The Rock opened as a Federal Penitentiary on August 11, 1934.

| Mon Aug. 11, 2014 6:25 AM EDT
Group portrait of the Alcatraz Guards and Officials in front of the Administration Building. In the center with the light hat is Warden Johnston. Second to the right of Johnston is Capt. Henry Weinhold. c1930s. Golden Gate NRA, Park Archives, Weinhold Family Alcatraz Photograph Collection

On August 11, 1934, Alcatraz accepted 14 federal prisoners, considered to be the grand opening the Rock. Of course, once you dig a little deeper, you learn that there were already prisoners on the island when those 14 inmated arrived on armored railcars (via ferry). But history is filled with asterisks, right? Alcatraz had long been used as a military prison, going back to the Civil War. On August 11th, a few military prisoners still serving out their terms were on the island to welcome their new Rockmates.

The new federal inmates were all transferred from McNeil Island Penitentiary in Washington. They were joined by 53 more inmates on August 22nd. Alcatraz remained open as a Federal Penitentiary until March 1963 and is now one of the most popular tourist attractions on the West Coast.

Because there are so many great photos of Alcatraz, we're going to stretch our legs a bit today.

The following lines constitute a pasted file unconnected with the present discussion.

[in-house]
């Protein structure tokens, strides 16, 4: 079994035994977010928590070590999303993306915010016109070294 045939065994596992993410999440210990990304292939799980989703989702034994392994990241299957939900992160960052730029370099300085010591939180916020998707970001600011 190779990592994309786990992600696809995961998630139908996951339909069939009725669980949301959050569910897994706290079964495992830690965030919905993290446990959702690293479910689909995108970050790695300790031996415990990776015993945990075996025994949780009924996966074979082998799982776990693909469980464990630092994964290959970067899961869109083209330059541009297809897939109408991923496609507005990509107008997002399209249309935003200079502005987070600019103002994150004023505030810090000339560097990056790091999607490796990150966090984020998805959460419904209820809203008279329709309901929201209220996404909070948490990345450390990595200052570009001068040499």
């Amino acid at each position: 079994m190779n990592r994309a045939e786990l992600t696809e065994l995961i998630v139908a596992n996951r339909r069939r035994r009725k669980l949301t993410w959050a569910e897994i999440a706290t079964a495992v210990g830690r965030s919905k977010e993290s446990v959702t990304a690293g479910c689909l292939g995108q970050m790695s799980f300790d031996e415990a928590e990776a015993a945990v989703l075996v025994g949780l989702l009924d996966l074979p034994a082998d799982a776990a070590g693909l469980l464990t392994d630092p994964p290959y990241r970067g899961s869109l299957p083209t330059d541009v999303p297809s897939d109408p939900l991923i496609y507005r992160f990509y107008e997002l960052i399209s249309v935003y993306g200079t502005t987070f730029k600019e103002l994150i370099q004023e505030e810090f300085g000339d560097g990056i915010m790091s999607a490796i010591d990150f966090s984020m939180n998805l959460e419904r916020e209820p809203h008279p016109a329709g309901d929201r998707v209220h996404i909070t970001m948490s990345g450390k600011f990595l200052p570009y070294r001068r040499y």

Main Cell Block Guard Carl T. Perrin, March 21, 1963. Keith Dennison/Golden Gate NRA, Park Archives
 
Alcatraz guards at the sallyport, c. 1939-1962. Golden Gate NRA, Park Archives, Carl Sundstrom Alacatraz Photograph Collection
 
View of the original control center at Alcatraz Federal Prison. Taken during the World War II period as can be seen by the war bond poster on the wall behind the gentleman. Golden Gate NRA, Park Archives, McPherson/Weed Family Alcatraz Papers
 
Alcatraz mess hall and kitchen with Christmas menu, date unknown. Golden Gate NRA, Park Archives, Sheppard Alcatraz Collection
 
Alcatraz inmates playing dominoes and baseball in the recreation yard, c1935-1960. Golden Gate NRA, Park Archives, Betty Waller Collection
 
Alcatraz inmates arriving at the main cell house, c1960. Leg irons and handcuffs can be seen on most of the inmates. Golden Gate NRA, Park Archives, Marc Fischetti Collection
 
Construction of Alcatraz 1890-1914 Golden Gate NRA, Park Archives
 
Press Photo from the 1962 Alcatraz escape, June 1962. View from the west side building diagram directions. Golden Gate NRA, Park Archives

 

A New Album From Elvis? Sort of.

"Elvis: That’s the Way It Is" Revisits the King at his best. Binge-listening is permitted.

| Mon Aug. 11, 2014 6:00 AM EDT

Elvis Presley
Elvis: That’s the Way It Is (Deluxe Edition)
RCA/Legacy

Elvis That's The Way It Is